Calendar of Letter-Books of the City of London: A, 1275-1298. Originally published by Her Majesty's Stationery Office, London, 1899.
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The series of volumes preserved among the archives of the City of London at the Guildhall under the name of "Letter-Books" —so called from their being severally distinguished by a letter of the alphabet—have already been introduced to public notice by the late Mr. H. T. Riley in 'Memorials of London and London Life in the Thirteenth, Fourteenth, and Fifteenth Centuries,' edited by him in 1868 on behalf of the Corporation, under the superintendence of the Library Committee.
The series comprises just fifty volumes—lettered from A to Z (with two odd volumes marked respectively "&c." and "AB") and again from AA to ZZ—and in point of time extends from the early years of the reign of Edward I. almost to the close of the reign of James II. The earlier volumes (from which the 'Memorials' were compiled) possess the greater interest, inasmuch as they contain (inter alia) the chief, if not the only existing, record of the proceedings of the Court of Common Council and Court of Aldermen prior to the fifteenth century, when they were first entered in separate volumes, known respectively as Journals and Repertories. (fn. 1) The later volumes contain much that is also entered in the Journals and Repertories, (fn. 2) but the concluding volumes of the series are almost wholly devoted to orphanage matters. The Letter-Books are of vellum, whilst the Journals and Repertories are of paper.
Besides being known by distinctive letters, the earlier Letter Books originally bore other titles. Thus we find Letter-Book A referred to in the 'Liber Horn' and elsewhere as the 'Lesser Black Book' (Parvus or Minor Liber Niger (fn. 3)); Letter-Book B as the 'Black Book' (Liber Niger (fn. 4)); Letter-Book C as the 'Greater Black Book' (Major or Maximus Liber Niger (fn. 5)); Letter-Book D as the 'Red Book' (Liber Rubeus (fn. 6)); and Letter-Book E as the 'White Book' or 'New White Book of Writs and Memoranda' (Liber Albus or Liber Albus novus de brevibus et memorandis (fn. 7)).
These titles were no doubt derived from the comparative size of each volume and the original colour of its binding. (fn. 8) The value of these earlier records was fully realized by Andrew Horn, the well-known jurist and sometime Chamberlain of the City, no less than by John Carpenter, the City's famous Town Clerk, both of whom drew largely upon these volumes for their own respective compilations of City customs and ordinances, viz., the 'Liber Horn' and the book known par excellence as the City's 'Liber Albus.' Later on these books of "Remembrances" (as they were sometimes called) were utilized by Fabyan, by Stow, and others.
Like other volumes of the City's records, the Letter-Books appear to have had their vicissitudes. Thus on the fly-leaf of Letter-Book E we find the following statement written in a hand of the sixteenth century :—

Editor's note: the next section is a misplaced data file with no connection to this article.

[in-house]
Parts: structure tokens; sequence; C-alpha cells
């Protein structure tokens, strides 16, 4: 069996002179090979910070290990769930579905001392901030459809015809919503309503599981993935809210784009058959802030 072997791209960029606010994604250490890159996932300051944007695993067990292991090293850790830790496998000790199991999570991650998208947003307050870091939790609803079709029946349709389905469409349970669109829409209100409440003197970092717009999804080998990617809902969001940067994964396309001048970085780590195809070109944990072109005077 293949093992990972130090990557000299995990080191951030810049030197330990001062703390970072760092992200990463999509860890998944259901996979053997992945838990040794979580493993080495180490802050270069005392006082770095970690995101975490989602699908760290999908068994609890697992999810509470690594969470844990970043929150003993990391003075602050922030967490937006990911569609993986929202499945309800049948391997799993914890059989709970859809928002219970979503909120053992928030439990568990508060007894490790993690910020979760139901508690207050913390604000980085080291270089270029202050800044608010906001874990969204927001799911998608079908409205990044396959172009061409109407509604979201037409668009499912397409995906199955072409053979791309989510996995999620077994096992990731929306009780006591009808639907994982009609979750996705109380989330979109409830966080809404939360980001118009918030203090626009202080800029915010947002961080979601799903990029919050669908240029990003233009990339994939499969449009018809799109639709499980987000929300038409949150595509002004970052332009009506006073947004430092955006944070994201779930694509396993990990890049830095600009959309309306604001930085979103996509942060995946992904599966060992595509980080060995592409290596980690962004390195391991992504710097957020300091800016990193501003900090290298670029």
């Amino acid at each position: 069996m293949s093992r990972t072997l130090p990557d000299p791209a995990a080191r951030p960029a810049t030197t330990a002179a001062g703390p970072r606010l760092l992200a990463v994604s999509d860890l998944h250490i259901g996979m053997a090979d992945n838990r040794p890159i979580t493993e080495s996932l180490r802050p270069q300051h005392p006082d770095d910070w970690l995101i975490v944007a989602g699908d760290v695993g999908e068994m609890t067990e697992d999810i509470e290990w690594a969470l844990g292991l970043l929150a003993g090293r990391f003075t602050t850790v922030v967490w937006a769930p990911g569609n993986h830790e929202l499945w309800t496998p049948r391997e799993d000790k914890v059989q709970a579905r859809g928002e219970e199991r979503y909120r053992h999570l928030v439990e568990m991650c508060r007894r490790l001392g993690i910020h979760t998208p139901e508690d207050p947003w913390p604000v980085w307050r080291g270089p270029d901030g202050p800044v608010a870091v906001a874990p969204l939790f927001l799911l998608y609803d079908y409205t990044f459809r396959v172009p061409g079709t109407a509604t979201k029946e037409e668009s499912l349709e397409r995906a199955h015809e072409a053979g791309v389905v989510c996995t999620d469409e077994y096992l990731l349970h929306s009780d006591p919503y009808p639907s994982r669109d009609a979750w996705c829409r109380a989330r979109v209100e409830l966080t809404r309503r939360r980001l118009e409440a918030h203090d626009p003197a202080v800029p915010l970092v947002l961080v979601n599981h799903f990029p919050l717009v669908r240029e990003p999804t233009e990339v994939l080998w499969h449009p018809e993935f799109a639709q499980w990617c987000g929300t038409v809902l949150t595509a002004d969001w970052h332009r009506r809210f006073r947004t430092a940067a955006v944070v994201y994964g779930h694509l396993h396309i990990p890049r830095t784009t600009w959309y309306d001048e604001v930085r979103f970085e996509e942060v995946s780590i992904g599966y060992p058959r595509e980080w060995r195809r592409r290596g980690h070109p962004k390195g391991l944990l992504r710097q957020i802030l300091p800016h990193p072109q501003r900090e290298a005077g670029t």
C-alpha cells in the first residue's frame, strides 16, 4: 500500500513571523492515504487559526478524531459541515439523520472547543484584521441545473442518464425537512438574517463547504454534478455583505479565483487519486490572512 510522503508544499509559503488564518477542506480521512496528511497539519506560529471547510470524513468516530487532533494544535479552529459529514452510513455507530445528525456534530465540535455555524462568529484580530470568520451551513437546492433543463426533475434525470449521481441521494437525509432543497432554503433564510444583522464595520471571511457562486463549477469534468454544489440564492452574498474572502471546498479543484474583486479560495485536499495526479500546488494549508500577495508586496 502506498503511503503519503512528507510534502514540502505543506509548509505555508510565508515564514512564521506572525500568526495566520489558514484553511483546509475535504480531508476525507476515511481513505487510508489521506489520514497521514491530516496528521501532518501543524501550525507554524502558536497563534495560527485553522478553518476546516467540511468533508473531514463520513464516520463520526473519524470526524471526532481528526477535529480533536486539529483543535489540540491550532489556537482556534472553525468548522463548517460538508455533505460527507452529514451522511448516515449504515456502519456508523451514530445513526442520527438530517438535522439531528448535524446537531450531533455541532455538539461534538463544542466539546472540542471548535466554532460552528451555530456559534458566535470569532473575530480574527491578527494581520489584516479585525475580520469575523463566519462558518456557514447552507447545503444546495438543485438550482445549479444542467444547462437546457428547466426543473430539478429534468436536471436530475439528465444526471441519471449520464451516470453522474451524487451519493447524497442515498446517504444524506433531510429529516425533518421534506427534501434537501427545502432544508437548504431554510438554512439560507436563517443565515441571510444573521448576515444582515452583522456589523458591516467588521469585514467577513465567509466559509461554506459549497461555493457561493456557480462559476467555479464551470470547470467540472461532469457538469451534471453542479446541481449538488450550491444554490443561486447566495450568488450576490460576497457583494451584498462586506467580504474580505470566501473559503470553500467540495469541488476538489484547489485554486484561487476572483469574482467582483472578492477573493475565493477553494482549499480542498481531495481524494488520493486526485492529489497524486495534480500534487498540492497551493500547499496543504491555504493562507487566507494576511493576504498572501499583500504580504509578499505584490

"Memorand' that this Boke of E was lost & was lackyng of a long seasoun untill the viijth day of July in the xxxijth yere of the reign of Kyng Henry the viijth that Robert Broke coen' seriaunte (fn. 9) espied out the seid Boke and caused it to be redemyd unto the Chambre of London &c. die et anno predictis."
This is corroborated by the record of the proceedings of the Court of Aldermen. The volume had fallen into the hands of a "gentilman"—an acquaintance if not a friend of the Common Serjeant—and on the 1st of July, 1540, that distinguished lawofficer was instructed by the Court to make an offer of 20s. for its surrender (fn. 10):—
"Item yt ys agreyd that Mr Broke Coen' Seriaunt shall make an offree of 20s. to a gentilman of hys acqueyntaunce for a boke belongyng to thys Cytie called the boke of E whiche the seyd gentilman hath & to make report therof to thys Court &c."
Broke appears to have had an easy task, for a week later he brought the book into Court, with a solemn asseveration (provocative of a smile) that he had expended the whole of the money entrusted to him for the purpose, and had himself reaped no pecuniary benefit out of the transaction (fn. 11):—
"Item Mr Broke Coen' Seriaunt brought in the boke of E belongyng to thys Cytye whyche boke had been longe myssyng. And reported to thys Court upon his honestye that yt cost hym no less then 20s. whiche he before receyvyd of Mr Chamberleyn for the redempcon' therof."
How the book went astray and what length of time it had been missing we shall probably never know. It might have been borrowed, as other books of the City have been borrowed, and for a time, if not for ever, lost. (fn. 12) But there is no need to suppose the Letter-Book to have been borrowed to account for its loss, if we consider the lax manner in which the City's records were written up by the four clerks or attorneys of the Mayor's Court prior to 1537, when stringent regulations were promulgated for future practice. (fn. 13) Hitherto each clerk had been in the habit of keeping in his own custody the books or calendars upon which he happened to be engaged for the time being. This would sufficiently account for the irregular, and at times haphazard, manner in which entries have been made in (at least) the first two Letter-Books, and for their overlapping each other in point of chronology. Thus Letter-Book A comprises the period from circa 1275-1298, and Letter-Book B from circa 1275-1313.